DEV Community

loading...

JavaScript read File Reading local files with JavaScript

Martin Splitt
Friendly web fairy.
Updated on ・4 min read

This is a repost from my blog

For security and privacy reasons web apps do not have direct access to the files
on the user's device. If you need to read one or multiple local files, you can do
this through the usage of a file input and a FileReader. In this post we will take a look
at how this works through a few examples.

TL;DR

  • JavaScript does not have direct access to the local files due to security and privacy.
  • We can offer the user the possibility to select files via a file input element that we can then process.
  • The file input has a files property with the selected file(s).
  • We can use a FileReader to access the content of the selected file(s).

How it works

As JavaScript in the browser cannot access the local files from the user's device,
we need to provide the user with a way to select one or multiple files for us to use.
This can be done with the HTML file input element:

<input type="file" id="fileInput">
Enter fullscreen mode Exit fullscreen mode

If we want to allow the selection of multiple files, we can add the multiple attribute:

<input type="file" id="fileInput" multiple>
Enter fullscreen mode Exit fullscreen mode

We can either use the change event of the input field to respond to a file selection
or add another UI element to let the user explicitly start the processing of the selected file.

Also note: The selection of a file with the input element does not upload the file anywhere,
the only thing that happens is that the file becomes available to the JavaScript on the page.

The file input has a files property that is a list (as there could be multiple selected files) of File objects.

<input type="file" id="fileInput">
<script>
    document.getElementById('fileInput').addEventListener('change', function selectedFileChanged() {
      console.log(this.files); // will contain information about the file that was selected.
    });
</script>
Enter fullscreen mode Exit fullscreen mode

A File object looks like this:

{
  name: 'test.txt',         // the name of the selected file
  size: 1024,               // the size in bytes
  type: 'text/plain',       // the assumed file type based on file extension. This might be incorrect.
  lastModified: 1234567890, // timestamp of the last change according to the user's system
  lastModifiedDate: 'Thu Jul 04 2019 09:22:51 GMT+0200 (Central European Summer Time)' // a date object for the last modified timestamp
}
Enter fullscreen mode Exit fullscreen mode

Now we have the ability to select a file and see the metadata, but how can we access the file content?
To get the actual content of a selected file, we need a FileReader.

A file reader takes a File object and offers us methods to get access to the data as:

  • a string of text data
  • a data URL
  • a string of binary data
  • an ArrayBuffer containing raw binary data

In the following examples, we will use the readAsText and readAsDataURL methods to show the content of text and image files.

Example one: Reading text files

To show the file content as text, we change the change event handler:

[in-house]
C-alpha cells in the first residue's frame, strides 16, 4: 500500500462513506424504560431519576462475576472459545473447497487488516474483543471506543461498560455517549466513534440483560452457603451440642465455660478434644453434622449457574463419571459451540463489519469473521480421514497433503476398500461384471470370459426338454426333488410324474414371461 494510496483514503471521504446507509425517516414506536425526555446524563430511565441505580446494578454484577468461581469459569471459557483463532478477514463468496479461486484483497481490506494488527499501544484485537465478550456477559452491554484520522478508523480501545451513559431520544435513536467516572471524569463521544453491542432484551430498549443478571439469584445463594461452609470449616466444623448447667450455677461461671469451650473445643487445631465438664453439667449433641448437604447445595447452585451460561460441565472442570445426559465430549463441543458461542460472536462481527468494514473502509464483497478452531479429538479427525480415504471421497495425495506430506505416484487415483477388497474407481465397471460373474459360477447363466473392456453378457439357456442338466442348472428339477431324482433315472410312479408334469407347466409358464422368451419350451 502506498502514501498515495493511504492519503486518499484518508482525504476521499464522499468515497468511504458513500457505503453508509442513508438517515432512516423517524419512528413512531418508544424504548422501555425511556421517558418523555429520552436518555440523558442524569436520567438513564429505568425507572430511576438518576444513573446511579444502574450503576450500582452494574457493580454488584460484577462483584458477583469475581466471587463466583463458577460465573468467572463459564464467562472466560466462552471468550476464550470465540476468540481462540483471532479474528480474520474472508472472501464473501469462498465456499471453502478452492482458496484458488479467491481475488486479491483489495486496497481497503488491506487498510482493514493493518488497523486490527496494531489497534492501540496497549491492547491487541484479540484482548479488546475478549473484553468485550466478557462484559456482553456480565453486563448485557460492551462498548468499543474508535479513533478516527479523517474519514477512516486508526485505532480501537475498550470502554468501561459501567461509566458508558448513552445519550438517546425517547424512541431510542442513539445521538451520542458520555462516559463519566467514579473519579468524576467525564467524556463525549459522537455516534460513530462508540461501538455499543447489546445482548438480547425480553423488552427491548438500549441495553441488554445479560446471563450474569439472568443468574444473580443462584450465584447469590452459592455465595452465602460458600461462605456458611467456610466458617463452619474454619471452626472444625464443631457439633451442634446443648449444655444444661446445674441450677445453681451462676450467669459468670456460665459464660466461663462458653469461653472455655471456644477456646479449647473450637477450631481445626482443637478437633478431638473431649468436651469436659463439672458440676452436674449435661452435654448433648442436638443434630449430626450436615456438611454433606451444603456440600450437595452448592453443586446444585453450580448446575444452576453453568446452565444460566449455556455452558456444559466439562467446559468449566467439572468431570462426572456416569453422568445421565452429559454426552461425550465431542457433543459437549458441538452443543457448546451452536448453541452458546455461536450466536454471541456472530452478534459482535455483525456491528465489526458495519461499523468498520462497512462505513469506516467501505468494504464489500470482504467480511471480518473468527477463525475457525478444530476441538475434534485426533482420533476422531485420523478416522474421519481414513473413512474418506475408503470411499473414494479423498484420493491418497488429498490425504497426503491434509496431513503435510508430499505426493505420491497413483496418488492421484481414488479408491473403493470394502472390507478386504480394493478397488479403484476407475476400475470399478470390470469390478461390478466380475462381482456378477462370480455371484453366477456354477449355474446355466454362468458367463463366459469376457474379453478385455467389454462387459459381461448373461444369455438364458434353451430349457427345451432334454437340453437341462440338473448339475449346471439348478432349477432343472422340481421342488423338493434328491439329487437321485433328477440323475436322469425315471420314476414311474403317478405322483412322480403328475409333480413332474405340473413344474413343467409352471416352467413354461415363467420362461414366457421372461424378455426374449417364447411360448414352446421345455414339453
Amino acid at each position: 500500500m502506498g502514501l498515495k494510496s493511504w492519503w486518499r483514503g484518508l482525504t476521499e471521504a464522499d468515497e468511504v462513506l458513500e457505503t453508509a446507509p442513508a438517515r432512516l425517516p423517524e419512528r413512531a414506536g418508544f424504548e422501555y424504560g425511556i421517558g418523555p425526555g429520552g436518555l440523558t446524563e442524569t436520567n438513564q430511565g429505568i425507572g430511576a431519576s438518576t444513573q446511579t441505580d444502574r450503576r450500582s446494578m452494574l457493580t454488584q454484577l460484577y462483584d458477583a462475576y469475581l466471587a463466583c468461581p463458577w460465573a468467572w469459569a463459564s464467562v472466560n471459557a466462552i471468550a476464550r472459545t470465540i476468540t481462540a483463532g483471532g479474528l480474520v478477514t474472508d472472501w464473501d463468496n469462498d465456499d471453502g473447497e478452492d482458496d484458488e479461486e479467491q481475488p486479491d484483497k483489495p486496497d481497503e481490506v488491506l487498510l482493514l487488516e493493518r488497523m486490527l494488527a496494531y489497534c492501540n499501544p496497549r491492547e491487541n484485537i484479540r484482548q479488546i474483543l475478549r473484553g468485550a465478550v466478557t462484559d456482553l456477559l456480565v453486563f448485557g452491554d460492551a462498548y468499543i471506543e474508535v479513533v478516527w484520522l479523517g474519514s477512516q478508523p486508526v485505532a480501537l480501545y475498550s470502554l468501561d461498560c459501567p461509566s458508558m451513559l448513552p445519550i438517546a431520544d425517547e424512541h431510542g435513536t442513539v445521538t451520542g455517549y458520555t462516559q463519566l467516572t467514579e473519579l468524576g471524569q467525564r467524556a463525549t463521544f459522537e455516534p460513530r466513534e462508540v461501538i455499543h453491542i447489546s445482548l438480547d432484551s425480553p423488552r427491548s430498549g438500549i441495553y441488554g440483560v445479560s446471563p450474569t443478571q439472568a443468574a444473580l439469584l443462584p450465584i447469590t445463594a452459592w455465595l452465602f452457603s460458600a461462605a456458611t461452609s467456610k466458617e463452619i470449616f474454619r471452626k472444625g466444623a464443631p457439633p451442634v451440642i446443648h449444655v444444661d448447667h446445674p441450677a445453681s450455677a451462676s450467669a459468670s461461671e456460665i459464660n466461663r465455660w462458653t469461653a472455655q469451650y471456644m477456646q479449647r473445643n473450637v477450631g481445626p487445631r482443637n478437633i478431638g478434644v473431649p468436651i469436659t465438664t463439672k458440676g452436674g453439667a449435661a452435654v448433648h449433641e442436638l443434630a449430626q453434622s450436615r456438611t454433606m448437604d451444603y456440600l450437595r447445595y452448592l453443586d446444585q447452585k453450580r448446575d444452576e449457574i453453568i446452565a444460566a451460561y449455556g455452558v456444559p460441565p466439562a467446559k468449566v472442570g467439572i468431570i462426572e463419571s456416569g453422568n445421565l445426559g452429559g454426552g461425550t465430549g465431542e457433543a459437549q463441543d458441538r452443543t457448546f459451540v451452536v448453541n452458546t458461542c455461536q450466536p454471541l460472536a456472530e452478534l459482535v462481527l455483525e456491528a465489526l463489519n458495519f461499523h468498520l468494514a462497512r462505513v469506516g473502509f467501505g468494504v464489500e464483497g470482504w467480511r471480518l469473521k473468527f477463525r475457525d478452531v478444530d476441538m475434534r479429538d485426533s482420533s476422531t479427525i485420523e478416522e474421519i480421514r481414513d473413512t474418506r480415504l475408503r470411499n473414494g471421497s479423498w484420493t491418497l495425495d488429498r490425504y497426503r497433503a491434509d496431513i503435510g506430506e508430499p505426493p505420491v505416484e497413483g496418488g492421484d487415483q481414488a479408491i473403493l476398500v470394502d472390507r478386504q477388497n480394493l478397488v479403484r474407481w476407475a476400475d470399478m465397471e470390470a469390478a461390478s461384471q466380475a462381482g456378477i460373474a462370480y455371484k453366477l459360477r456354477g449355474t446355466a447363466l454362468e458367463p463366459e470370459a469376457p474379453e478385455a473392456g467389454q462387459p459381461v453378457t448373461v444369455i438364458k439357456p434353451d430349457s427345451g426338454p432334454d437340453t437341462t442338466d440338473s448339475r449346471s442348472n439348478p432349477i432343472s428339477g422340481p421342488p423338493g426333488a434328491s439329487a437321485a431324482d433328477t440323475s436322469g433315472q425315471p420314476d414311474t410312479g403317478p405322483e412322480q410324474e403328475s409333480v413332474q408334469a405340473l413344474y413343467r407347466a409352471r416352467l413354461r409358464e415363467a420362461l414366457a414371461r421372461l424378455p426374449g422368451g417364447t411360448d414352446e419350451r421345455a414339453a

document.getElementById('fileInput').addEventListener('change', function selectedFileChanged() {
  if (this.files.length === 0) {
    console.log('No file selected.');
    return;
  }

  const reader = new FileReader();
  reader.onload = function fileReadCompleted() {
    // when the reader is done, the content is in reader.result.
    console.log(reader.result);
  };
  reader.readAsText(this.files[0]);
});
Enter fullscreen mode Exit fullscreen mode

First we make sure that there is a file that can be read. If the user cancels or otherwise
closes the file selection dialog without selecting a file, we have nothing to read and exit our function.

We then proceed to create a FileReader. The reader works asychronously in order
to not block the main thread and UI updates which is important when reading large files (like videos).

The reader emits a 'load' event (similar to images for example) that tells our code that the reading is finished.
The reader keeps the file content in its result property. The data in this property depends on which method we used to read the file.

In our example we read the file with the readAsText method, so the result will be a string of text.

Example two: Displaying an image from the user's device

If we want to display images, reading the file into a string isn't very helpful.
Conveniently the FileReader has a readAsDataURL method that reads the file into
an encoded string that can be used as the source for an <img> element. The code is pretty much the same as previously,
with the exceptions that we read the file with readAsDataURL and display the result as an image:

document.getElementById('fileInput').addEventListener('change', function selectedFileChanged() {
  if (this.files.length === 0) {
    console.log('No file selected.');
    return;
  }

  const reader = new FileReader();
  reader.onload = function fileReadCompleted() {
      const img = new Image();          // creates an <img> element
      img.src = reader.result;          // loads the data URL as the image source
      document.body.appendChild(img);   // adds the image to the body
  };
  reader.readAsDataURL(this.files[0]);
});
Enter fullscreen mode Exit fullscreen mode

Discussion (1)

Collapse
mrgrigri profile image
Michael Richins

Thanks for the article. I've had to use it a few times. Soon, this will be a minor usage as the Native File System API goes into effect. It's still a ways off, but it has a promising future.